Brand, who was the commercial representative for the Rugby World Cup in South Africa this year, says rugby union will have to market and package itself to compete with more established professional sports for sponsorship.
“No one really knows how it is all going to work, the player’s money has got to come from somewhere. Clubs have got to create new sponsors and events for it,” he says.
Union has the difficult task of competing, not only with football, but also rugby league, which is in the throes of change as media heavyweights Rupert Murdoch and Kerry Packer do battle “down under” over the Super League.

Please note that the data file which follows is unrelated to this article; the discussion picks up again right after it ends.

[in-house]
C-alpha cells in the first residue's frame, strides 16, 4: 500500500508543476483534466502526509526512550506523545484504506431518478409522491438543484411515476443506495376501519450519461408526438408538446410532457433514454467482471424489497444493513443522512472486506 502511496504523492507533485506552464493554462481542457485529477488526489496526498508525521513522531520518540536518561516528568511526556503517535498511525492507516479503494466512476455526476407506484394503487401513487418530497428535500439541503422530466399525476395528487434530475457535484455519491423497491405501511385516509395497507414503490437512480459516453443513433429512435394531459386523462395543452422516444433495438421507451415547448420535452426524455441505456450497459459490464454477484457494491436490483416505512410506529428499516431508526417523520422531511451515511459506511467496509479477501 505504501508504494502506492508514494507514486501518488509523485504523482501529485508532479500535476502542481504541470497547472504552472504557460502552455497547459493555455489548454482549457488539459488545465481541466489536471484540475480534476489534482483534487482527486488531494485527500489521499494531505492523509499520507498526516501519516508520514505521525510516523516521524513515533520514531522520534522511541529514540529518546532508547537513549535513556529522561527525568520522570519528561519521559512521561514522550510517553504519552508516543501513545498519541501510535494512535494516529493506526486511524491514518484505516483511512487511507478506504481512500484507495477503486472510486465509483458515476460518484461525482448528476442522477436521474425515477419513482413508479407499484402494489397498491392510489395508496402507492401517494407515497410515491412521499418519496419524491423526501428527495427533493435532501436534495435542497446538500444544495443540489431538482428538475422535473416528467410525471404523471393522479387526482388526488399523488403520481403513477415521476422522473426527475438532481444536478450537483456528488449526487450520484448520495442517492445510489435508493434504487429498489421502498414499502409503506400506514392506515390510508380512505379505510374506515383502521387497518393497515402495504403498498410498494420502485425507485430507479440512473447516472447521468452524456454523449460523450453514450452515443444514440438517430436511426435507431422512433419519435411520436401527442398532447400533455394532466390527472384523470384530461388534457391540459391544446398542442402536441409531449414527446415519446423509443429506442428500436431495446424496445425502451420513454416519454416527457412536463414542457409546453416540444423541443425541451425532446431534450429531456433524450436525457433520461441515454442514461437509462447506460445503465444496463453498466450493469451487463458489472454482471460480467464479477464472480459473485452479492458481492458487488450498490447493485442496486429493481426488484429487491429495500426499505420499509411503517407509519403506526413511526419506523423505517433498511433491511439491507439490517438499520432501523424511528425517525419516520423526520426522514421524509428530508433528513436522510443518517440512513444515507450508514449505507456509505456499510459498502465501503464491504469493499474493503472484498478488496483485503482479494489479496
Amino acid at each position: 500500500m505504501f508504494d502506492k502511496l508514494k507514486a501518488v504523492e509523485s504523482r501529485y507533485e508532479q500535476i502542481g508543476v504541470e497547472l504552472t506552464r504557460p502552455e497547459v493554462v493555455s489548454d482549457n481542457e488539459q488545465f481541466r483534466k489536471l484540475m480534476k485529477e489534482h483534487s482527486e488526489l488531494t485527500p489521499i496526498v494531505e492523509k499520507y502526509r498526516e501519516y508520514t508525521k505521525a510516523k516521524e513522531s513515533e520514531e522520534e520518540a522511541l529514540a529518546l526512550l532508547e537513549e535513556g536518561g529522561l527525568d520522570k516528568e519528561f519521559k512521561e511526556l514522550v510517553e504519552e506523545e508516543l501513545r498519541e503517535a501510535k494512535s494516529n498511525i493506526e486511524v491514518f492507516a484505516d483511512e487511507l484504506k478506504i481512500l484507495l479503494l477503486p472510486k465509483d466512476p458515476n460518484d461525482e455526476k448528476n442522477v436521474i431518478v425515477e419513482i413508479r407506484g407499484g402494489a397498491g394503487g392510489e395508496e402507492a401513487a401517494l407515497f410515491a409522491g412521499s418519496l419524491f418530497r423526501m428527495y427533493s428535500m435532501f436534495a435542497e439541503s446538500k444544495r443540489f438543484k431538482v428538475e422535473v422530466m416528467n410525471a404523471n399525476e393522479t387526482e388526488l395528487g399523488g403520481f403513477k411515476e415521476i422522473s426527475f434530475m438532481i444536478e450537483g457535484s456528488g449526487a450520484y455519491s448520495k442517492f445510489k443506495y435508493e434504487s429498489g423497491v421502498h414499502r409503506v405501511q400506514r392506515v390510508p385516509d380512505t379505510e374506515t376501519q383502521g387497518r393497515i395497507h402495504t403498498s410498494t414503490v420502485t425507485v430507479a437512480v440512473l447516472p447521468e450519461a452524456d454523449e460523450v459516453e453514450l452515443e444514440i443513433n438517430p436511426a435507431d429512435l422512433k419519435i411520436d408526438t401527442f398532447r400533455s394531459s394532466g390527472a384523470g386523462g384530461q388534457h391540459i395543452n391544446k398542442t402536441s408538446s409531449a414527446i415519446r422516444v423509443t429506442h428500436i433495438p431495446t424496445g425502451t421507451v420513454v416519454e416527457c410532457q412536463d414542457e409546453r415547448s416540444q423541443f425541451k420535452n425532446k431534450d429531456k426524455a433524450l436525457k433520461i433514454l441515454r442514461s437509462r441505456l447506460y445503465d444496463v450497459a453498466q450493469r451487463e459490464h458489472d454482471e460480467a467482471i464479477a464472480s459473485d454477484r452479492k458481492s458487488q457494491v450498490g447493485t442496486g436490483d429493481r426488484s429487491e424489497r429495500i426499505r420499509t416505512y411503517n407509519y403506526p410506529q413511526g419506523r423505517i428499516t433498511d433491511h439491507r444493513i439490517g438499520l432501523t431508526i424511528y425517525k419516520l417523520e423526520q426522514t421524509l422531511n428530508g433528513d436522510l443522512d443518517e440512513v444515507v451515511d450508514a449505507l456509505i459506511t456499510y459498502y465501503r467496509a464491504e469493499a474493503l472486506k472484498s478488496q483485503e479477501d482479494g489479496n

Since 1991, rugby union has grown in popularity in the UK, helped by the success of the England team in reaching the final of the World Cup, only to be defeated by Australia, who went on to finish fourth in South Africa this year.
“The residual effect from the success of 1991 is that it is being marketed more effectively, it has good TV coverage and good blue-chip contracts,” says Brand. Sponsors have been backing teams for some time and paying money to them through trust funds.
Brand is adamant union will continue to grow financially and attract players to the code, regardless of its professionalism. “Obviously there are linkages to the success of the sport commercially and how much participants earn.
“Rugby union going professional, in allowing players to earn money, is not going to have a positive or a negative impact. I think money will flow in regardless. It’s an attractive sport to get into,” he says.